```
benchmarking sum2
time 27.20 ns (27.10 ns .. 27.35 ns)
0.994 R² (0.984 R² .. 1.000 R²)
mean 28.72 ns (27.29 ns .. 32.44 ns)
std dev 6.730 ns (853.1 ps .. 11.71 ns)
variance introduced by outliers: 98% (severely inflated)
benchmarking sum4
time 58.45 ns (58.31 ns .. 58.59 ns)
1.000 R² (1.000 R² .. 1.000 R²)
mean 58.47 ns (58.26 ns .. 58.66 ns)
std dev 654.6 ps (547.1 ps .. 787.8 ps)
variance introduced by outliers: 11% (moderately inflated)
benchmarking sum5
time 67.08 ns (66.84 ns .. 67.33 ns)
1.000 R² (1.000 R² .. 1.000 R²)
mean 67.04 ns (66.85 ns .. 67.26 ns)
std dev 705.5 ps (596.3 ps .. 903.5 ps)
```

The results are consistent with each other; `sum`

seems to be linear, taking
13-14ns per list element, across our different input sizes.

This is what I was doing today which motivated this post. I was experimenting with measuring the inner loop of a hash function:

```
fnvInnerLoopTest :: Word8 -> Word32
{-# INLINE fnvInnerLoopTest #-}
fnvInnerLoopTest b = (2166136261 `xor` fromIntegral b) * 16777619
```

These were the results criterion gave me:

```
benchmarking test
time 9.791 ns (9.754 ns .. 9.827 ns)
1.000 R² (1.000 R² .. 1.000 R²)
mean 9.798 ns (9.759 ns .. 9.862 ns)
std dev 167.3 ps (117.0 ps .. 275.3 ps)
variance introduced by outliers: 24% (moderately inflated)
```

These are the sorts of timescales that get into possibly measuring overhead of function calls, boxing/unboxing, etc. and should make you skeptical of criterion’s result. So I unrolled 4 and 8 iteration versions of these and measured the results:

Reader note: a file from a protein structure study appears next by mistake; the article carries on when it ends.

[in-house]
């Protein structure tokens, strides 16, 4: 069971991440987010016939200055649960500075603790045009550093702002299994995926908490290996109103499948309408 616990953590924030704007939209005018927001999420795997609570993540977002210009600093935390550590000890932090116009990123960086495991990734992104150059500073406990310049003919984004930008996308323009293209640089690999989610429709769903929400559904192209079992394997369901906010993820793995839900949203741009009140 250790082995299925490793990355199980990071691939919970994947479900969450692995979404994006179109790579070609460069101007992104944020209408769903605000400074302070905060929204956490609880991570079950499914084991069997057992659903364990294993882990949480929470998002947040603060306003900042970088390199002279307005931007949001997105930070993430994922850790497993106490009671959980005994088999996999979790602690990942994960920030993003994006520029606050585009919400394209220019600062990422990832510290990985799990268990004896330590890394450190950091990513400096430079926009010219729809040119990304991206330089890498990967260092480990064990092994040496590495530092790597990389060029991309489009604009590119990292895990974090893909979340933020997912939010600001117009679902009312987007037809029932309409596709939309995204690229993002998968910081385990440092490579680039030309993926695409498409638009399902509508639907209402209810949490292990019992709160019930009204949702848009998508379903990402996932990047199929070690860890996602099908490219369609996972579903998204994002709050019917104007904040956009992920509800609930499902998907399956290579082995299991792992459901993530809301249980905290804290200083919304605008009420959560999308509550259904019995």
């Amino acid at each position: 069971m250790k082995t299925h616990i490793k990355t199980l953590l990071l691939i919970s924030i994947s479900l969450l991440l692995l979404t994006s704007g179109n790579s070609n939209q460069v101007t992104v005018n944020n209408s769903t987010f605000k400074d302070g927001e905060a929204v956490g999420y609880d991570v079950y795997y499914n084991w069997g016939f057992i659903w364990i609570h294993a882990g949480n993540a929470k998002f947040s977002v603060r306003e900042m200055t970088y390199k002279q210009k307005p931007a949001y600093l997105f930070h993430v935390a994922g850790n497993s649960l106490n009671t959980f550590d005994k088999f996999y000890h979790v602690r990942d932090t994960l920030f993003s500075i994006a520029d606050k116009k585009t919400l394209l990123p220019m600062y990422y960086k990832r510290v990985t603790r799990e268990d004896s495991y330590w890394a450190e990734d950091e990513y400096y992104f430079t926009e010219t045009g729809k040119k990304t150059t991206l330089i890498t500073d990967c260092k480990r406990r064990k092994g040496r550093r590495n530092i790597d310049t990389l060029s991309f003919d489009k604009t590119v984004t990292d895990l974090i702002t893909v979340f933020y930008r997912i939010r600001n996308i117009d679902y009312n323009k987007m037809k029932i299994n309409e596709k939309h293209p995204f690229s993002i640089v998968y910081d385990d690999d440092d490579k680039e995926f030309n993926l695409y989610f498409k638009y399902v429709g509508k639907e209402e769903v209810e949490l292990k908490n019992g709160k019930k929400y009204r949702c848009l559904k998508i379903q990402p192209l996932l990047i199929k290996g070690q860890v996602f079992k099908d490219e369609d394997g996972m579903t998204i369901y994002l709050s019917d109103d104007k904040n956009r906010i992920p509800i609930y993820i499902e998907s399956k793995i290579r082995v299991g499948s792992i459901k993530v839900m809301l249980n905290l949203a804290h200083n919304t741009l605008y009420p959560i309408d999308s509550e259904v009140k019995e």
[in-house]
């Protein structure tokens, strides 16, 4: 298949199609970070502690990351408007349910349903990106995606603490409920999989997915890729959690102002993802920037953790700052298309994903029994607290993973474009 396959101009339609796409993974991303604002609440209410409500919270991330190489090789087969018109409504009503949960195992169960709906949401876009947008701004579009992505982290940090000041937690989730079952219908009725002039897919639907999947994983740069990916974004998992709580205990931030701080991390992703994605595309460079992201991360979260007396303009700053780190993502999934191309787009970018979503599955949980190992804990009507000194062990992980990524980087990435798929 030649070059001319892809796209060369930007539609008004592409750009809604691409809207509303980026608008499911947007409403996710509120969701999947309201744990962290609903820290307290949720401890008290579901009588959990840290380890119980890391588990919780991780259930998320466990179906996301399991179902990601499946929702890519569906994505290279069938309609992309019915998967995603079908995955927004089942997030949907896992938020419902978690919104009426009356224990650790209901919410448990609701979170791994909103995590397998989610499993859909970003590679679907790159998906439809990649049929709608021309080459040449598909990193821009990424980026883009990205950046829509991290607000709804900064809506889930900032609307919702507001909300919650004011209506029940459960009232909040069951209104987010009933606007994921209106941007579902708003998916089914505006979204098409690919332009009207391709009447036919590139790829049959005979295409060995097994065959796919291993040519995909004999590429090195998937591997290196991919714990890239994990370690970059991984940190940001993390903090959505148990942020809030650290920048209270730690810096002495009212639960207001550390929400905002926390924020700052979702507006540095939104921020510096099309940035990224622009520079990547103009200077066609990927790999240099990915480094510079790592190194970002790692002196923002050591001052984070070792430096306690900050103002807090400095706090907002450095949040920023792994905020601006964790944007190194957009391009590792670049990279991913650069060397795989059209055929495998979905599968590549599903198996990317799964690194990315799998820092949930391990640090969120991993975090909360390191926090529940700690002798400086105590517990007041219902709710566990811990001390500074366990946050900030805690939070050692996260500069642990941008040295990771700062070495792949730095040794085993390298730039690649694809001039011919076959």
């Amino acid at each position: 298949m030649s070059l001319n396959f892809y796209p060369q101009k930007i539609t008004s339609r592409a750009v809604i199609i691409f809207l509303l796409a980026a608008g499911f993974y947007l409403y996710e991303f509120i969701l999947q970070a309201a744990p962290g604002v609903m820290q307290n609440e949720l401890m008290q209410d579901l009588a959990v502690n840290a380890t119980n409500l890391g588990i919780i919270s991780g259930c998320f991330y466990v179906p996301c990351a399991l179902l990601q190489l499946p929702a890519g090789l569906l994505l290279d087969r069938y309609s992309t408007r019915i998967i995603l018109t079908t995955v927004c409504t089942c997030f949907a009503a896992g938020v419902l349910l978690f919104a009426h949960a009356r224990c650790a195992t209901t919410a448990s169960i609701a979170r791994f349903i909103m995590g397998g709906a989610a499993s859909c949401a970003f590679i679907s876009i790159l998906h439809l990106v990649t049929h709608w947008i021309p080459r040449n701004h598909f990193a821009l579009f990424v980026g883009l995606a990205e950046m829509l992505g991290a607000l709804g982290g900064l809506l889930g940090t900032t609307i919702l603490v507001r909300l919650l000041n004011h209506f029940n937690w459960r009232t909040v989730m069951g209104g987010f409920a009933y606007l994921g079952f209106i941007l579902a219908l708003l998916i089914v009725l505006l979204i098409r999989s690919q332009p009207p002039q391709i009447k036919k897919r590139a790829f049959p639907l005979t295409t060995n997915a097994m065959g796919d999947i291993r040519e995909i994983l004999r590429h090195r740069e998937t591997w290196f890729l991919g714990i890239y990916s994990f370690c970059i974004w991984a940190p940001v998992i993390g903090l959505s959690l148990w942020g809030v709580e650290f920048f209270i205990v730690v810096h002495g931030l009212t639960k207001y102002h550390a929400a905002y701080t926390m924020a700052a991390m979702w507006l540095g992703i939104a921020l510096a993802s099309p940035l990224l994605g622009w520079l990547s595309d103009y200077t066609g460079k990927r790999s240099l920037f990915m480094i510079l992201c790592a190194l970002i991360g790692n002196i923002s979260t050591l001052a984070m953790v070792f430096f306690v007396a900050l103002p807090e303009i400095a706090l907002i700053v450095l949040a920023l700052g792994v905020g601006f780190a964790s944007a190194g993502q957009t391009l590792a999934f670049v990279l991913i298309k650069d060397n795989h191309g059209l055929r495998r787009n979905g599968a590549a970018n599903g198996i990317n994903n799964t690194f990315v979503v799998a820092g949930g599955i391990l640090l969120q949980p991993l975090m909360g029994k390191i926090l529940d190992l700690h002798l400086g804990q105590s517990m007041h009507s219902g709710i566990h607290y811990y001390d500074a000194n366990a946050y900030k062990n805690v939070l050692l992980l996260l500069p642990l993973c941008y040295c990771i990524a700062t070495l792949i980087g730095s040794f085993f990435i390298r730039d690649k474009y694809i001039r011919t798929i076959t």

```
main :: IO ()
main = do
defaultMain [
bench "test" $ nf fnvInnerLoopTest 7
, bench "test4" $ nf fnvInnerLoopTest4 (7,8,9,10)
, bench "test8" $ nf fnvInnerLoopTest8 (7,8,9,10,11,12,13,14)
]
benchmarking test
time 9.380 ns (9.346 ns .. 9.418 ns)
1.000 R² (1.000 R² .. 1.000 R²)
mean 9.448 ns (9.399 ns .. 9.567 ns)
std dev 240.4 ps (137.9 ps .. 418.6 ps)
variance introduced by outliers: 42% (moderately inflated)
benchmarking test4
time 12.66 ns (12.62 ns .. 12.72 ns)
1.000 R² (1.000 R² .. 1.000 R²)
mean 12.68 ns (12.64 ns .. 12.73 ns)
std dev 158.8 ps (126.9 ps .. 215.7 ps)
variance introduced by outliers: 15% (moderately inflated)
benchmarking test8
time 17.88 ns (17.82 ns .. 17.94 ns)
1.000 R² (1.000 R² .. 1.000 R²)
mean 17.89 ns (17.81 ns .. 17.97 ns)
std dev 262.7 ps (210.3 ps .. 349.7 ps)
variance introduced by outliers: 19% (moderately inflated)
```

So this seems to give a more clear picture of how good our bit twiddling is in that inner loop. I was curious if I could measure the overhead directly in criterion though. Somewhat surprisingly to me, it seems I could!

I added the following benchmark to my list:

```
, bench "baseline32" $ nf (\x-> x) (777::Word32)
```

The idea being to isolate the overhead of applying the most trivial function
and calling `nf`

on an example value of our output type (`Word32`

in this
case).

```
benchmarking baseline32
time 9.485 ns (9.434 ns .. 9.543 ns)
1.000 R² (1.000 R² .. 1.000 R²)
mean 9.509 ns (9.469 ns .. 9.559 ns)
std dev 155.8 ps (122.6 ps .. 227.8 ps)
variance introduced by outliers: 23% (moderately inflated)
```

If we consider this value the baseline for the measurements initially reported,
the new results are both linear-ish, as we would expect, and also the resulting
absolute measurements fall about where we’d expect from the assembly we’d hope
for (I still need to verify that this is *actually* the case), e.g. our intial
`test`

is in the ~1ns range, about what we’d expect from an inner loop with a
couple instructions.

I thought this was compelling enough to open an issue to see whether this technique might be incorporated into criterion directly. It’s at least a useful technique that I’ll keep playing with.

Anyway, benchmark your code.

]]>…

]]>`unagi-chan`